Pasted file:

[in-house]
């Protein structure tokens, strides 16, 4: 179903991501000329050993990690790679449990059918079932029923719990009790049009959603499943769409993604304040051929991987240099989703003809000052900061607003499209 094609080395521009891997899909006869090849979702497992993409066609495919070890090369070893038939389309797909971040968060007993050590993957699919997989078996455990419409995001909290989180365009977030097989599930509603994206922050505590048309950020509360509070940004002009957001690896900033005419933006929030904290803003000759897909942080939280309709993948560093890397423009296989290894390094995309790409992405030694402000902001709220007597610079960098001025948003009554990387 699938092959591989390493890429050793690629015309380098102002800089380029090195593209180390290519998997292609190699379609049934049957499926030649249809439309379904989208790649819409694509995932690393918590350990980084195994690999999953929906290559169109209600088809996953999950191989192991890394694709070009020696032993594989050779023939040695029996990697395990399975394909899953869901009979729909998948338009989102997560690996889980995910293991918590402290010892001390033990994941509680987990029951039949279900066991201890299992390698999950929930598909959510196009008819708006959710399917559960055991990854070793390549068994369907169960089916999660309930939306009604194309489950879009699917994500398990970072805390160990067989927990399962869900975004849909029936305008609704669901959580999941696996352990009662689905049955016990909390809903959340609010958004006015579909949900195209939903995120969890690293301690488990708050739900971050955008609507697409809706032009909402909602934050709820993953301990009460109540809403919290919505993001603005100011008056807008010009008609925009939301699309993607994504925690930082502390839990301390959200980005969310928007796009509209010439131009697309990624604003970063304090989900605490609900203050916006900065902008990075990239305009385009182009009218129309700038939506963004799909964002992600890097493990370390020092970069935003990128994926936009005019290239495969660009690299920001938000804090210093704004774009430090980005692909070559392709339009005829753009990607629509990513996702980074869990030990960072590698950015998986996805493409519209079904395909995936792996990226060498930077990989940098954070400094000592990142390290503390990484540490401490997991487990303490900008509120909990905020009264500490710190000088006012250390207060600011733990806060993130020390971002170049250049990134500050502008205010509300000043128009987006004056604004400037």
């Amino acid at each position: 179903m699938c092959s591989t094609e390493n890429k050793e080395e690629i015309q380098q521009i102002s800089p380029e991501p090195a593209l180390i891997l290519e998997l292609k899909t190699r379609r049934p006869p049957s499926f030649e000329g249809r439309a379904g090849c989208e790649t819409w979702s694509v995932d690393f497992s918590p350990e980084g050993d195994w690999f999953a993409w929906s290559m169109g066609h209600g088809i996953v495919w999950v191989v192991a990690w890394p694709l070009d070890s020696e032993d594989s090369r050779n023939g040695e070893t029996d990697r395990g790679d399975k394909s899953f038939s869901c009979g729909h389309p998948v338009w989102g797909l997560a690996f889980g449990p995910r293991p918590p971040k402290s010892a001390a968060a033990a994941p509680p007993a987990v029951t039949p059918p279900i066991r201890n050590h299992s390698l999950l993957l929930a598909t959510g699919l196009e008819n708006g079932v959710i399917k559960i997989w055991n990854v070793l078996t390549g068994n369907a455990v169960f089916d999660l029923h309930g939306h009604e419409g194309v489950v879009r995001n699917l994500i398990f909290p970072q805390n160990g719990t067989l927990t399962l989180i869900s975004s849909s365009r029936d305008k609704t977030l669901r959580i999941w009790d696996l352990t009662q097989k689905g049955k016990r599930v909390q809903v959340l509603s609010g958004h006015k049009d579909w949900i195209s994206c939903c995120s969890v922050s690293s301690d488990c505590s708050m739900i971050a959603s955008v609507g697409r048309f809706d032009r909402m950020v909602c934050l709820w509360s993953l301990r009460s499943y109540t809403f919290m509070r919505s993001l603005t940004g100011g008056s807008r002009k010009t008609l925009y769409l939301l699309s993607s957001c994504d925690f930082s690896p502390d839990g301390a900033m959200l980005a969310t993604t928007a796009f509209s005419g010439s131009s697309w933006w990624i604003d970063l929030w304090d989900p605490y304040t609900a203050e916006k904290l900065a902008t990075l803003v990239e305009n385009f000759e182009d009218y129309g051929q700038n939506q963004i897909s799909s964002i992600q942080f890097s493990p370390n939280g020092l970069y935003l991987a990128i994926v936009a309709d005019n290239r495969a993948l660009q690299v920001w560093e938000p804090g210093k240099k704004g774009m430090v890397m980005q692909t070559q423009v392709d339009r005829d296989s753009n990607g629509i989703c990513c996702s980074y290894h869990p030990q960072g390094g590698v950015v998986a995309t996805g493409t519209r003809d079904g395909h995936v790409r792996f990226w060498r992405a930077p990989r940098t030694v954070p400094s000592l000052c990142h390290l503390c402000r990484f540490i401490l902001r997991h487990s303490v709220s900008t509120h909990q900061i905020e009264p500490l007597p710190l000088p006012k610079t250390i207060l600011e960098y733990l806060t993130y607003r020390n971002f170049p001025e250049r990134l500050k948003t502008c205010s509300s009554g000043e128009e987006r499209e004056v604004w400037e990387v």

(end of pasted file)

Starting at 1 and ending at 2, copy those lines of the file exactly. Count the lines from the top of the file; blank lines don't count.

[in-house]
């Protein structure tokens, strides 16, 4: 179903991501000329050993990690790679449990059918079932029923719990009790049009959603499943769409993604304040051929991987240099989703003809000052900061607003499209 094609080395521009891997899909006869090849979702497992993409066609495919070890090369070893038939389309797909971040968060007993050590993957699919997989078996455990419409995001909290989180365009977030097989599930509603994206922050505590048309950020509360509070940004002009957001690896900033005419933006929030904290803003000759897909942080939280309709993948560093890397423009296989290894390094995309790409992405030694402000902001709220007597610079960098001025948003009554990387 699938092959591989390493890429050793690629015309380098102002800089380029090195593209180390290519998997292609190699379609049934049957499926030649249809439309379904989208790649819409694509995932690393918590350990980084195994690999999953929906290559169109209600088809996953999950191989192991890394694709070009020696032993594989050779023939040695029996990697395990399975394909899953869901009979729909998948338009989102997560690996889980995910293991918590402290010892001390033990994941509680987990029951039949279900066991201890299992390698999950929930598909959510196009008819708006959710399917559960055991990854070793390549068994369907169960089916999660309930939306009604194309489950879009699917994500398990970072805390160990067989927990399962869900975004849909029936305008609704669901959580999941696996352990009662689905049955016990909390809903959340609010958004006015579909949900195209939903995120969890690293301690488990708050739900971050955008609507697409809706032009909402909602934050709820993953301990009460109540809403919290919505993001603005100011008056807008010009008609925009939301699309993607994504925690930082502390839990301390959200980005969310928007796009509209010439131009697309990624604003970063304090989900605490609900203050916006900065902008990075990239305009385009182009009218129309700038939506963004799909964002992600890097493990370390020092970069935003990128994926936009005019290239495969660009690299920001938000804090210093704004774009430090980005692909070559392709339009005829753009990607629509990513996702980074869990030990960072590698950015998986996805493409519209079904395909995936792996990226060498930077990989940098954070400094000592990142390290503390990484540490401490997991487990303490900008509120909990905020009264500490710190000088006012250390207060600011733990806060993130020390971002170049250049990134500050502008205010509300000043128009987006004056604004400037």